Best- and worst-case scenarios for 2022 UCLA Bruins football

The running back could dart into the Heisman Trophy race by halftime of the first game. The quarterback likely will set school records. The twin edge rushers might pack a wallop that leaves their targets seeing double.

One doesn’t have to squint to notice all the ways UCLA not only could contend for the Pac-12 Conference title for the first time under coach Chip Kelly, but also win the thing in a runaway.

The Bruins are experienced at critical positions, they’re likely to pile up points, they could be considerably better on defense.

And yet …

There remain more questions than a week’s worth of “Jeopardy!” as the team nears its season opener against Bowling Green on Sept. 3 at the Rose Bowl.

The depth at linebacker is frighteningly thin. The offensive line is replacing three starters. The defense, while promising, is unproven.

So will the Bruins be 11-1 and playing for the Pac-12 title in early December? Or 7-5 with renewed calls for Kelly’s head?

Here are the best- and worse-case scenarios for UCLA heading into the season:

Best-case scenario

UCLA running back Zach Charbonnet runs to the end zone for a touchdown.

UCLA running back Zach Charbonnet runs to the end zone for a touchdown against the Hawaii on Aug. 28, 2021 at the Rose Bowl.

(Ashley Landis / Associated Press)

There should be little drama besides the injury report in the early weeks.

A nonconference schedule featuring Bowling Green, Alabama State and South Alabama is going to test only fans’ patience.

Feel free to pencil in the Bruins as 3-0 heading into their first conference game, on the road against Colorado, followed by a home game against Washington. Considering the Buffaloes’ early success under coach Karl Dorrell appears to be an aberration and the Huskies remain in rebuilding mode under first-year coach Kalen DeBoer, make it 5-0.

That sets up what should be the biggest game of the Kelly era — the undefeated Bruins against defending Pac-12 champion Utah on Oct. 8 at the Rose Bowl. A battle of unbeatens would be so huge that UCLA might even have to remove the tarp covering the top of one end zone section to accommodate more fans.

By this point, running back Zach Charbonnet has joined Ohio State quarterback C.J. Stroud and the other usual suspects in the Heisman Trophy chatter. Quarterback Dorian Thompson-Robinson will have continued his ascent up the school record charts, nearing marks set by Cade McNown, Brett Hundley and John Sciarra.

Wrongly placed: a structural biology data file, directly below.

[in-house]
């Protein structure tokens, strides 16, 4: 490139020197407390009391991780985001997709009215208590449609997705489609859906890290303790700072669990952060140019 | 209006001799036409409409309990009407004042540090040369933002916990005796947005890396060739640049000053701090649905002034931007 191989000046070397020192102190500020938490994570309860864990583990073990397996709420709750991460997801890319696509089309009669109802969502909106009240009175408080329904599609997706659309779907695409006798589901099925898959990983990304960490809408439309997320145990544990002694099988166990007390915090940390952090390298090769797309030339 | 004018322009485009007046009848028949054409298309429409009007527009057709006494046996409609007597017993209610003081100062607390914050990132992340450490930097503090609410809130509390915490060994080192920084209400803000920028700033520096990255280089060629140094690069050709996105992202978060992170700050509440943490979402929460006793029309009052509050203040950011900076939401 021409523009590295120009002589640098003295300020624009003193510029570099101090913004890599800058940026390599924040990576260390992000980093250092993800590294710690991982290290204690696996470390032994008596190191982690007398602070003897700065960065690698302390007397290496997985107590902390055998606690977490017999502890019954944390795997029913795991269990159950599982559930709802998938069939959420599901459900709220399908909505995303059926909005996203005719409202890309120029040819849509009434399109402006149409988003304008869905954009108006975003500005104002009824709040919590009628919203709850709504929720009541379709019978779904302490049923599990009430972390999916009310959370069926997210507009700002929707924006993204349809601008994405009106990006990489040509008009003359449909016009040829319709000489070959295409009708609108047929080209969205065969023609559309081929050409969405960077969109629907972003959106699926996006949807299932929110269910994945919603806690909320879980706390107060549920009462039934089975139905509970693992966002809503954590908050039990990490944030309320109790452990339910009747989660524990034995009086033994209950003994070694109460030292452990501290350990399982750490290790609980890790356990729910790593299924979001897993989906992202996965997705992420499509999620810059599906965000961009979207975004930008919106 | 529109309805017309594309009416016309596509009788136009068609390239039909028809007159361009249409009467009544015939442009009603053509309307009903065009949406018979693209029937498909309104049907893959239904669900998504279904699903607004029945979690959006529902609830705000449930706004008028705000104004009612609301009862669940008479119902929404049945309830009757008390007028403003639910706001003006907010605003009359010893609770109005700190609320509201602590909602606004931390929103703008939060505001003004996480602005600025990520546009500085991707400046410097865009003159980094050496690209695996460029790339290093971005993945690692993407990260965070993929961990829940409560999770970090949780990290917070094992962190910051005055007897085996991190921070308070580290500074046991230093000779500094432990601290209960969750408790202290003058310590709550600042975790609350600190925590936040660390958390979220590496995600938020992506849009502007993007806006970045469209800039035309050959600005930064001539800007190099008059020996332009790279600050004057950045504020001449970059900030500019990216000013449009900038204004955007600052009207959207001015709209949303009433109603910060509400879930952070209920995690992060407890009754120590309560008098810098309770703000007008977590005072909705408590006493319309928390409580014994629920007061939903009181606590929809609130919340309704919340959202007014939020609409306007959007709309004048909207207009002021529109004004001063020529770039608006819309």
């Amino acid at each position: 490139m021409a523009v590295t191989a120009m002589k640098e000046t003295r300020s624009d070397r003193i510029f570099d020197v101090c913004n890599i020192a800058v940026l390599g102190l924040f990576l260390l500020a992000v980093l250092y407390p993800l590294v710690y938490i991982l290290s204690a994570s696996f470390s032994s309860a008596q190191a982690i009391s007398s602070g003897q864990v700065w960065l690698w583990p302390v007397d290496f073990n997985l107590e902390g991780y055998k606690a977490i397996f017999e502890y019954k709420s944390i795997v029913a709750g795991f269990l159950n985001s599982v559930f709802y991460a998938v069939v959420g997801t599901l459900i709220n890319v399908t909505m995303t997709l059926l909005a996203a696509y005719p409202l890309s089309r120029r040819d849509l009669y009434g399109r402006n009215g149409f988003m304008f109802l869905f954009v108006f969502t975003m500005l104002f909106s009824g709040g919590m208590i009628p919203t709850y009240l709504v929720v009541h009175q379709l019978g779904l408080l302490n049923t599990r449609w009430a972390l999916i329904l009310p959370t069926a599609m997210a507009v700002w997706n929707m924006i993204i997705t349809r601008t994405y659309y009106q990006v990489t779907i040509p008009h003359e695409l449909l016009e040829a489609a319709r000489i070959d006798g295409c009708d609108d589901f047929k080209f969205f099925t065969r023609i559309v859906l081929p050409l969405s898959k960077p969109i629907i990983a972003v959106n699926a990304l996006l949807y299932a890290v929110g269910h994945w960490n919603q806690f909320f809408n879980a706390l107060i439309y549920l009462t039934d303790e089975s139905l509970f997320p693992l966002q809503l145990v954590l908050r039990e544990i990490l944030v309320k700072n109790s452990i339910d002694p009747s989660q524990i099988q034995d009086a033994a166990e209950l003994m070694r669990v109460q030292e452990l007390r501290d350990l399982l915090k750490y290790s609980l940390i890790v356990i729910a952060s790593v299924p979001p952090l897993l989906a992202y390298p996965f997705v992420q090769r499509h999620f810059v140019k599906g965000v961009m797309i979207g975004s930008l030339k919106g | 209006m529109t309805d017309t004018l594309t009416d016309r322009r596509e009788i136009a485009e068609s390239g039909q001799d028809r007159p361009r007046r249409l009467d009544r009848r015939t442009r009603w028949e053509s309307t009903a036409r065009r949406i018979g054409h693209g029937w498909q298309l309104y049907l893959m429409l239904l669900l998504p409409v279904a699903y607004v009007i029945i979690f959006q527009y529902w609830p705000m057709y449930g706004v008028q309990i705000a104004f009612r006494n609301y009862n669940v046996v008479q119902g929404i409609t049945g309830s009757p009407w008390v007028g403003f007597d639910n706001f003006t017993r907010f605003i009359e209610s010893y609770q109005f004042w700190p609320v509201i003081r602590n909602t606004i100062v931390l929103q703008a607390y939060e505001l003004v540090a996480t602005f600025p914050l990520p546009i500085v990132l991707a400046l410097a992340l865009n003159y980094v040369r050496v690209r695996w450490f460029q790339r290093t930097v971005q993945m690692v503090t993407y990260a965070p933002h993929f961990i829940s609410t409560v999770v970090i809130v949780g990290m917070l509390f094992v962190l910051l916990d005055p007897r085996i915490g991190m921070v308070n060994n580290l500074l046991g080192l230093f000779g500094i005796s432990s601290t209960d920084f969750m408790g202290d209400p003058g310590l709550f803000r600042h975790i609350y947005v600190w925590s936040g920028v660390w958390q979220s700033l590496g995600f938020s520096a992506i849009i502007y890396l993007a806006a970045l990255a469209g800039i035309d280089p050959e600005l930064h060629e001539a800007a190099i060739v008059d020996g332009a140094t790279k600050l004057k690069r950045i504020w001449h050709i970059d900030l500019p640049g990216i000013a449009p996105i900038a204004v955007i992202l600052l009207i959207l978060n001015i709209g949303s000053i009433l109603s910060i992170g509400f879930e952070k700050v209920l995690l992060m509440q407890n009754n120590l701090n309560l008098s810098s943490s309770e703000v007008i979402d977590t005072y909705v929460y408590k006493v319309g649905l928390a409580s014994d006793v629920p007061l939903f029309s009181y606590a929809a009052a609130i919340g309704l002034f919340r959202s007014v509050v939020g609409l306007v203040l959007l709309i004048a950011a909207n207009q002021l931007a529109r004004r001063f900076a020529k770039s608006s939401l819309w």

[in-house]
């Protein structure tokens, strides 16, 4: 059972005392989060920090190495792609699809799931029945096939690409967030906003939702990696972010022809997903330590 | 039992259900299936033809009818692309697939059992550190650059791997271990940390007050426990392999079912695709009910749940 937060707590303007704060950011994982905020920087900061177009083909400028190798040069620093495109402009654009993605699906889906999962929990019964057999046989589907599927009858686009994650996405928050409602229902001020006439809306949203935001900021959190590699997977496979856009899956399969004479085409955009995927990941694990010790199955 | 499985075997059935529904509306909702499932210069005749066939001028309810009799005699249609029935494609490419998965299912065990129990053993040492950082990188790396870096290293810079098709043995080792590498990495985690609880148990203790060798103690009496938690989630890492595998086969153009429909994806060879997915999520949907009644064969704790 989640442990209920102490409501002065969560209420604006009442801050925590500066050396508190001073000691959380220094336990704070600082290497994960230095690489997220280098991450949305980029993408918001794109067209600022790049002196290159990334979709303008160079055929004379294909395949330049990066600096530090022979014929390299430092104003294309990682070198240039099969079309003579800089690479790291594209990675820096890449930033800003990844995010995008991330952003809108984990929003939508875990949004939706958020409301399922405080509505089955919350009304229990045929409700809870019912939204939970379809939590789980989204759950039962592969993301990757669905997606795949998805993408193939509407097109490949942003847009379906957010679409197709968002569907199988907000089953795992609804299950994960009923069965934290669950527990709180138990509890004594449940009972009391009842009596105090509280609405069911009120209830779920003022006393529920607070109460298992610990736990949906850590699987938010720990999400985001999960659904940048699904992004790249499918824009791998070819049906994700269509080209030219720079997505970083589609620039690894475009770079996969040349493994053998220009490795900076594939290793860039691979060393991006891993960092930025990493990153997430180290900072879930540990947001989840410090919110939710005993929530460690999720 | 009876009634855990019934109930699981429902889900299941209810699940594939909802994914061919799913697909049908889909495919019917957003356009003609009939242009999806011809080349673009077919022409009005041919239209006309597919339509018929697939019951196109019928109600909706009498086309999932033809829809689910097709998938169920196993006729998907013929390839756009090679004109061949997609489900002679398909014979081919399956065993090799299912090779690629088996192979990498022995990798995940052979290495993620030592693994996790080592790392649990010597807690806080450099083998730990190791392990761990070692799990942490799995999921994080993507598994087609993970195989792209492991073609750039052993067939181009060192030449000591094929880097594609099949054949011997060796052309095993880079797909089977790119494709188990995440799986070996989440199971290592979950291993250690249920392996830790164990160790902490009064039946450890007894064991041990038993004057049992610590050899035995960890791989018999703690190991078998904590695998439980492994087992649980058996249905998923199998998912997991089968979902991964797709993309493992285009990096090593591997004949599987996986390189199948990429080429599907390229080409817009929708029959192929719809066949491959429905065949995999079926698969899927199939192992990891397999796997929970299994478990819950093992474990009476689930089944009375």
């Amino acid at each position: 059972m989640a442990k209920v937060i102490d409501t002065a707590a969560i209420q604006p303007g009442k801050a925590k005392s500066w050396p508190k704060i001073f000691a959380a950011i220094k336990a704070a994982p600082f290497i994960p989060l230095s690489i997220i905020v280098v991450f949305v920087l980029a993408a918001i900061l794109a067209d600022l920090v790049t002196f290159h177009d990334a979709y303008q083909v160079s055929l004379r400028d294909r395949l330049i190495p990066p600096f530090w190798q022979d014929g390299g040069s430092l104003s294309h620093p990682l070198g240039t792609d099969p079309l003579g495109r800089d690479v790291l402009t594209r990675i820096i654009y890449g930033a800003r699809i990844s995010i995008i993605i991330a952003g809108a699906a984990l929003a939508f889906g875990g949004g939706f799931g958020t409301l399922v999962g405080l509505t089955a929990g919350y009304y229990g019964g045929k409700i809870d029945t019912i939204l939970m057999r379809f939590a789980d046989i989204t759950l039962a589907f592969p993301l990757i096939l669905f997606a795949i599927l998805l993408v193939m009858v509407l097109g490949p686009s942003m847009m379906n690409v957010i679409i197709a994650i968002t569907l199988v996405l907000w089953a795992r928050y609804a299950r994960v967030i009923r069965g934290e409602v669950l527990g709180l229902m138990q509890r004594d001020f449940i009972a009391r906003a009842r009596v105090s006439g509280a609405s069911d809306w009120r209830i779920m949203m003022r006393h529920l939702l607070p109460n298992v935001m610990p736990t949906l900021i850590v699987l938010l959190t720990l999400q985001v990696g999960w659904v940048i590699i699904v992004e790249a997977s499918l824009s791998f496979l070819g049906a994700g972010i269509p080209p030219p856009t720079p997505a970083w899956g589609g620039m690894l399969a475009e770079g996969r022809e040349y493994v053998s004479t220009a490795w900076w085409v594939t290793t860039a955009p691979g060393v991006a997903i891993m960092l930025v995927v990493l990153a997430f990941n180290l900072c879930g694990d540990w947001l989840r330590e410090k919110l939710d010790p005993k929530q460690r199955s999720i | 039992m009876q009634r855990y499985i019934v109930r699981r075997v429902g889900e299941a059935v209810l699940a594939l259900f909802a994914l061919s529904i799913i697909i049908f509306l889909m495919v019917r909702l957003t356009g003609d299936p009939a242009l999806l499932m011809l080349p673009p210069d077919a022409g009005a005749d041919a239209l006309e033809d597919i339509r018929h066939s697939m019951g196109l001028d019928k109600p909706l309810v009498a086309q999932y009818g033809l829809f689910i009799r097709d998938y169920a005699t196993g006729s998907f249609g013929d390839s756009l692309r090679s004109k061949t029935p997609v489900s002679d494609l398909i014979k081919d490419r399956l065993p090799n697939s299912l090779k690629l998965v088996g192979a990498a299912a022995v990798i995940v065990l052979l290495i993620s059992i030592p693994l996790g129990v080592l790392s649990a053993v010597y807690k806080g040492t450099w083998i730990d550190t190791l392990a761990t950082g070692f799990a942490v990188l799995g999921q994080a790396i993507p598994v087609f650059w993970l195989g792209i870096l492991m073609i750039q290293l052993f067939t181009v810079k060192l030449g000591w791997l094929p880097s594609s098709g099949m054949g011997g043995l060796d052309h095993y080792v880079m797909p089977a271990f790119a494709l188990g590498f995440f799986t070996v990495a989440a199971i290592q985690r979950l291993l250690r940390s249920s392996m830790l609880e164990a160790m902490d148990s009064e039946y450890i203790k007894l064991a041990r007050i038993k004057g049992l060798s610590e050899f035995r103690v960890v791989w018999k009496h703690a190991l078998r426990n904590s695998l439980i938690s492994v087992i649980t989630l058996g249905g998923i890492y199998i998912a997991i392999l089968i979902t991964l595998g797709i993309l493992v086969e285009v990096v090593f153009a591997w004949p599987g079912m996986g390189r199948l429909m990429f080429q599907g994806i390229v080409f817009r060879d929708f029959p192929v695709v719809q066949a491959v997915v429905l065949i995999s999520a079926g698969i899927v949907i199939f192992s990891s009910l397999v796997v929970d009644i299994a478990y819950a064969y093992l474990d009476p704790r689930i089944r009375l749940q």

New names emerge as stars. Twin edge rushers Gabriel and Grayson Murphy pile up so many sacks they secure name, image and likeness deals with Albertson’s. Wide receiver Jake Bobo almost single-handedly — well, he does usually use both hands — offsets the lost production of departed pass-catchers Kyle Philips and Greg Dulcich. Linebacker Darius Muasau turns the middle of the field into a danger zone for anyone venturing into his territory.

Remember that horrible-to-middling UCLA defense, the one sustained weakness during Kelly’s first four seasons? It’s gone.

The Bruins become not only stout against the run but also muck up opposing passing attacks thanks to a secondary featuring playmaking cornerback Devin Kirkwood. New defensive coordinator Bill McGovern, whose resume is eerily reminiscent of that of his predecessor, reveals himself as a Renaissance man running an aggressive scheme.

The wins pile up. Much more than city bragging rights are on the line when the Bruins face USC on Nov. 19 at the Rose Bowl.

Another victory over the Trojans — albeit much tighter — is a prelude to UCLA returning to the Pac-12 championship game Dec. 2 at Allegiant Stadium in Las Vegas, the Bruins’ first appearance in the title game since 2012.

Everything’s coming up roses. After an interminable wait, the Bruins have a chance to go back to their home stadium in early January for the first time in nearly a quarter-century.

Worst-case scenario

UCLA quarterback Dorian Thompson-Robinson is tackled by a USC defender.

UCLA quarterback Dorian Thompson-Robinson is tackled by a USC defender at the Coliseum on Nov. 20, 2021.

(Allen J. Schaben/Los Angeles Times)

The road to disappointment starts with three wins but ominous foreshadowing.

One nonconference game is unexpectedly close, and a few injuries show how thin the team is at linebacker and along the offensive line.

Thompson-Robinson spends the early season scrambling away from defenders who fly into the backfield without much resistance.

Meanwhile, nobody has established himself as a capable running mate for Charbonnet in the Bruins’ two-back system. The tight ends are solid but unspectacular, no one stirring any reminders of the force Dulcich became over his final two seasons.

An early stumble in Pac-12 play removes considerable luster from what was supposed to be a showdown against Utah. The Utes reinforce their conference supremacy with a resounding victory at the Rose Bowl, effectively eliminating the Bruins from the Pac-12 race by early October.

The defense that was supposed to be rejuvenated runs like a car with 250,000 miles that hasn’t had a tune-up in five years but received a fresh coat of paint. The pass defense continues to leak yardage and late UCLA leads are lost thanks to an inability to generate critical stops. McGovern proves to be Jerry Azzinaro 2.0.

A year after being embarrassed by its rival at home, USC returns the favor with a three-touchdown triumph at the Rose Bowl. As the Bruins trudge off the field in defeat, they are serenaded by “Conquest” from the Trojans band.

Media who picked UCLA to finish fourth in the Pac-12 are proven correct. UCLA eventually makes it to Allegiant Stadium … for the Las Vegas Bowl on Dec. 17.

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